India’s retail inflation moderated slightly to 6.44 percent in February, from 6.52 percent in January, government data released on March 13 showed. Yet, this is the second straight month that the headline inflation has stayed above the central bank’s upper tolerance limit of 6 percent, as food prices, which account for a hefty 39 percent weight in the consumer price index, remain stubbornly elevated. A persistently high inflation could prevent the Reserve Bank of India (RBI) from attempting to decouple from the global monetary tightening cycle, potentially hurting the country’s growth prospects. Here’s a lowdown on all things inflation.
What is inflation?
Inflation is defined as the rate at which prices of goods and services increase over a given period of time. This rate of price rise is typically measured on an annual basis. Let’s illustrate inflation with an example. As mentioned above, India’s retail inflation accelerated to 6.44 percent in February from a year earlier. What does this mean? It means that if a basket of goods cost Rs 100 in February last year, it now costs Rs 106.44. In effect, this indicates a decline in the purchasing power of the currency.
Pros and cons of inflation
It is important to understand that inflation, or the general increase in prices, is not always baneful. In fact, moderate and stable inflation acts as an incentive to both producers and consumers. A moderate amount of inflation encourages businesses to keep producing goods and services, earning profits, and driving economic growth in the process. By contrast, a high and volatile inflation rate hurts the economy, as it dampens consumption demand, prompting producers to reduce their output. If these conditions persist for long, economic growth falters and job losses become inevitable.
How has inflation played out globally?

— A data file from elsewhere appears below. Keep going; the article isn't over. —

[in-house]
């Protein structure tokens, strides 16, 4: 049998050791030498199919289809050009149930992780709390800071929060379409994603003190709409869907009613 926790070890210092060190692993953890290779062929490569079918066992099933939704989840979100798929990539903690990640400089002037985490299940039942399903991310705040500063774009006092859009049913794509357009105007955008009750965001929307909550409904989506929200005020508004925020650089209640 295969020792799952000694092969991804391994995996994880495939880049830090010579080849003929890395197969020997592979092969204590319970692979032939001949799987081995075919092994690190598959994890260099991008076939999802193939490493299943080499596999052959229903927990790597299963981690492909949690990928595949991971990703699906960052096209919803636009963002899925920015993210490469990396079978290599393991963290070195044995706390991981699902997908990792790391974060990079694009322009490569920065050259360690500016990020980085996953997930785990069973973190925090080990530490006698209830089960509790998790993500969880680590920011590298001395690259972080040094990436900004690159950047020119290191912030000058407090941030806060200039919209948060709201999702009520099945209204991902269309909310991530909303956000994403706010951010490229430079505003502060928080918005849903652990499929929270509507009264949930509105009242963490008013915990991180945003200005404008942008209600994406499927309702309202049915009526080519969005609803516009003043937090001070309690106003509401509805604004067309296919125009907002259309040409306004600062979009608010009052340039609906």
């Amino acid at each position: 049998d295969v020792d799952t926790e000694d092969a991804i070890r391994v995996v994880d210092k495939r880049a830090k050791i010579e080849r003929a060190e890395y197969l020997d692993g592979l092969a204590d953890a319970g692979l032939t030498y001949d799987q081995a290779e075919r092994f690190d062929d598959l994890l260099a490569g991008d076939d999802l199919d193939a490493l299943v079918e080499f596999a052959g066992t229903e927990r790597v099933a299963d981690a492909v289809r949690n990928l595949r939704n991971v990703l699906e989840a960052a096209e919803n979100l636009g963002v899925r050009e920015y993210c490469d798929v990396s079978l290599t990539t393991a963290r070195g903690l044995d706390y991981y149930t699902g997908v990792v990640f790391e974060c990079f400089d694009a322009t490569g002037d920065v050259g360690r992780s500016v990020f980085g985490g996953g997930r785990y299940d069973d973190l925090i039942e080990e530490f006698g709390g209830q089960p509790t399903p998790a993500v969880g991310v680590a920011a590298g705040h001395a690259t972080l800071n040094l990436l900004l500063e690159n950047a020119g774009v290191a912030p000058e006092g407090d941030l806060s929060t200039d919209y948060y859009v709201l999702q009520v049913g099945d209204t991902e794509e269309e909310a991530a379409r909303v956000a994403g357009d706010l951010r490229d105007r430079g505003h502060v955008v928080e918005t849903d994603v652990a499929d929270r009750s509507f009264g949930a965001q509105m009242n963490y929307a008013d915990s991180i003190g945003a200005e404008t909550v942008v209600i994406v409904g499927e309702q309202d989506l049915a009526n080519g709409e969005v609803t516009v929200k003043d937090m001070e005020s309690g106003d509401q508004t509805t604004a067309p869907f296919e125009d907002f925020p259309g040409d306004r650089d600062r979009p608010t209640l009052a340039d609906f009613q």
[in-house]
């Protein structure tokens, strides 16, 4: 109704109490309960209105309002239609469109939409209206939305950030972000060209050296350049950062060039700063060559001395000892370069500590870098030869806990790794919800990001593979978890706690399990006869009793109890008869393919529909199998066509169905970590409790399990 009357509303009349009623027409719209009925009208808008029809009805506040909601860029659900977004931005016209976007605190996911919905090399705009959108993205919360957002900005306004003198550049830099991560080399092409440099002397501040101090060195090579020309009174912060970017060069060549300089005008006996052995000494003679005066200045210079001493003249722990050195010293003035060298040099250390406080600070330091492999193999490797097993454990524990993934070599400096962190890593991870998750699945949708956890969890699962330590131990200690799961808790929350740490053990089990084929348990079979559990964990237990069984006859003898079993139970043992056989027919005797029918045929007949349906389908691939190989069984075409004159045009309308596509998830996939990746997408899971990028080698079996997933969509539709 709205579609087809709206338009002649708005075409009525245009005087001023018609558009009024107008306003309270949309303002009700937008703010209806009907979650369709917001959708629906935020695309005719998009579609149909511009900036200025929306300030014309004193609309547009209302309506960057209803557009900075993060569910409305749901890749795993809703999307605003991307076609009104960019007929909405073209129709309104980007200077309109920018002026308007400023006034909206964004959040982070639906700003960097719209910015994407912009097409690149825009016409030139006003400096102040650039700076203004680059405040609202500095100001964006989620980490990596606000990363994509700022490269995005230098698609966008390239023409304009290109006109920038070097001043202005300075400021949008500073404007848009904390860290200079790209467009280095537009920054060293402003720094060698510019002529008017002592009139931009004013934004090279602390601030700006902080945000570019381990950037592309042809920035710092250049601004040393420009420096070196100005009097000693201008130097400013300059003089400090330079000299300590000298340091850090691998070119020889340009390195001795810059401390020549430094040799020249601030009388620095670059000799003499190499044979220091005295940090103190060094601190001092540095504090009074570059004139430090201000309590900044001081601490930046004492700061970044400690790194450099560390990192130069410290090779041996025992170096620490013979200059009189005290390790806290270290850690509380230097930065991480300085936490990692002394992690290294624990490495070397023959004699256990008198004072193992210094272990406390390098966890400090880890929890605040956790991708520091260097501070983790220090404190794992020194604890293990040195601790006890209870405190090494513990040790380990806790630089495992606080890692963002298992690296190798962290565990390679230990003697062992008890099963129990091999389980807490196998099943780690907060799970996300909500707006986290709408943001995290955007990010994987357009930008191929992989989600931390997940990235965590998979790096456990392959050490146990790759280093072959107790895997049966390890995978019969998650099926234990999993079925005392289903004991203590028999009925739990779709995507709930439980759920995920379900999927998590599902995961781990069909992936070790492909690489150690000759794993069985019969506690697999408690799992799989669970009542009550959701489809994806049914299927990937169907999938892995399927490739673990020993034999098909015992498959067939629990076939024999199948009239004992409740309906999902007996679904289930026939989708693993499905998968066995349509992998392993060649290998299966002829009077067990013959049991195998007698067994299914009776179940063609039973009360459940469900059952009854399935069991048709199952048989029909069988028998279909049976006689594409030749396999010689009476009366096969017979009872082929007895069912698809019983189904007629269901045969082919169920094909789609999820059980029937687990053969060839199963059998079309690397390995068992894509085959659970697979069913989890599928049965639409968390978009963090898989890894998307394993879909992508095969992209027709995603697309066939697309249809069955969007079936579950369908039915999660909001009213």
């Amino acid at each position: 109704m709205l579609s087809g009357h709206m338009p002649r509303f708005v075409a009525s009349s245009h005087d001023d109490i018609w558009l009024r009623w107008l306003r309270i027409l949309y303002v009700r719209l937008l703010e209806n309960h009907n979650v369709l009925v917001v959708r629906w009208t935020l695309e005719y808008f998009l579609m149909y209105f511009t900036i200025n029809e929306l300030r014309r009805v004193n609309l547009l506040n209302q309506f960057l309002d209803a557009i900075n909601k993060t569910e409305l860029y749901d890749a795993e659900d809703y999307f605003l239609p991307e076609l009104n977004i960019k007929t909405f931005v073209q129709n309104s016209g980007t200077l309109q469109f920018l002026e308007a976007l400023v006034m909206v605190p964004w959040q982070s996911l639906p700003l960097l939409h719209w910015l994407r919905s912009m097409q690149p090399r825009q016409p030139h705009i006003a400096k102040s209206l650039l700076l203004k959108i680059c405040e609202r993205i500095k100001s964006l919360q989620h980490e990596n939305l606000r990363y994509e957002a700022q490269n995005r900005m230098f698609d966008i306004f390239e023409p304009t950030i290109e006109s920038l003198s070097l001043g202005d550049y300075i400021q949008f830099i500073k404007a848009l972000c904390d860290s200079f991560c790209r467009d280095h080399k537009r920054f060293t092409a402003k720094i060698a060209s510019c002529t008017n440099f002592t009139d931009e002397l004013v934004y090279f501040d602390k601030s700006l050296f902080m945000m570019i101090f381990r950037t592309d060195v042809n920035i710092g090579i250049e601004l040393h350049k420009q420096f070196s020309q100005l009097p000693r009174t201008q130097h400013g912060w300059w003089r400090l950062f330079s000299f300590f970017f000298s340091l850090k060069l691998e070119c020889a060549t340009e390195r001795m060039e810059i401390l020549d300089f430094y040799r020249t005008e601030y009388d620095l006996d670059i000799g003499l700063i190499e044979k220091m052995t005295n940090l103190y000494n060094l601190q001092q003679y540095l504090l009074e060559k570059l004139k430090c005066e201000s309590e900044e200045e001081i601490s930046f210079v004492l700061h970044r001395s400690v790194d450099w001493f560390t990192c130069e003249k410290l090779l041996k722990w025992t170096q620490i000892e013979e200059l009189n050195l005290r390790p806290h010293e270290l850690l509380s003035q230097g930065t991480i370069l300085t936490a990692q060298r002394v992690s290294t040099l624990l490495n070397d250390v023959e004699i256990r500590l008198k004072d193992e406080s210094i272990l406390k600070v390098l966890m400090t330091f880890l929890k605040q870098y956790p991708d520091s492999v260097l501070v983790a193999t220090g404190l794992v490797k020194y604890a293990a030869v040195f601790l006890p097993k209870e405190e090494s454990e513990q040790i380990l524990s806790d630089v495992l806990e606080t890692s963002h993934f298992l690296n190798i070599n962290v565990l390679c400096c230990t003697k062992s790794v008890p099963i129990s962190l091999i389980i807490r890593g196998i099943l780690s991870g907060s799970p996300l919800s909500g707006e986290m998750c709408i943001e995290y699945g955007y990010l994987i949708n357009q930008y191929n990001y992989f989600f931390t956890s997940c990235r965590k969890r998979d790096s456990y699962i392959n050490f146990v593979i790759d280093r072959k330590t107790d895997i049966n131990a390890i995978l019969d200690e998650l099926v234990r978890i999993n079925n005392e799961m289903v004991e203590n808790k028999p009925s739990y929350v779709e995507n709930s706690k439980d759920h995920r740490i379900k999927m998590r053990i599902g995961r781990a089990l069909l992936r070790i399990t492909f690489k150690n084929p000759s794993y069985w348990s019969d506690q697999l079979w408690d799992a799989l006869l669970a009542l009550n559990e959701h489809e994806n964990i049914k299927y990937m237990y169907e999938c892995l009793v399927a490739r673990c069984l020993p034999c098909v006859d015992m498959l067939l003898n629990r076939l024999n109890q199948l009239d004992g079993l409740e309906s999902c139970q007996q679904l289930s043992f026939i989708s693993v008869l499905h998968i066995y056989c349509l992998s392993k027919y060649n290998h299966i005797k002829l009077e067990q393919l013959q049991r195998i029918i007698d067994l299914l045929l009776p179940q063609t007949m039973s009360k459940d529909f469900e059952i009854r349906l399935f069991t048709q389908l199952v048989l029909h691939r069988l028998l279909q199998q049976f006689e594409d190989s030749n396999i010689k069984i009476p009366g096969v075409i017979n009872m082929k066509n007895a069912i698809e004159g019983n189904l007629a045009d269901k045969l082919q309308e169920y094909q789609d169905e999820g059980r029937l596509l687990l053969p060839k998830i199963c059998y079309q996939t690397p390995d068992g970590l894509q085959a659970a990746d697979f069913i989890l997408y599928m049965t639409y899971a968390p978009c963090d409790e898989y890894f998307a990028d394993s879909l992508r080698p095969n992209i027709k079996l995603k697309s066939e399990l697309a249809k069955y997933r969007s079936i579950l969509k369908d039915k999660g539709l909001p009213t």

High inflation has been a worldwide phenomenon since the pandemic-induced lockdowns shut down economic activities and disrupted supply chains. But supply-chain disruptions are not alone to be blamed for the post-pandemic price gains. Fiscal expansionism and ultra-loose monetary policies of the advanced economies to mitigate the impact of the Covid-19 pandemic have come back to bite the rich nations. Key global central banks like the US Federal Reserve, Bank of England and European Central Bank slashed lending rates to record lows and instituted what is known as Quantitative Easing (QE), wherein they purchased vast amounts of bonds to inject liquidity into the financial system. These measures dramatically increased the quantum of money supply in the economy, setting the stage for inflation to quicken. For instance, US retail inflation spurted to a four-decade high in June last year, prompting the Federal Reserve to aggressively raise interest rates to tamp down the price gains. The UK saw its consumer-price inflation quicken to a 41-year peak before moderating slightly, while Germany experienced inflation rates not seen since the fall of the Berlin Wall more than three decades ago. To be sure, most economies and their central banks pursued a similar policy mix in varying degrees as the Covid-19 pandemic threatened lives and livelihoods.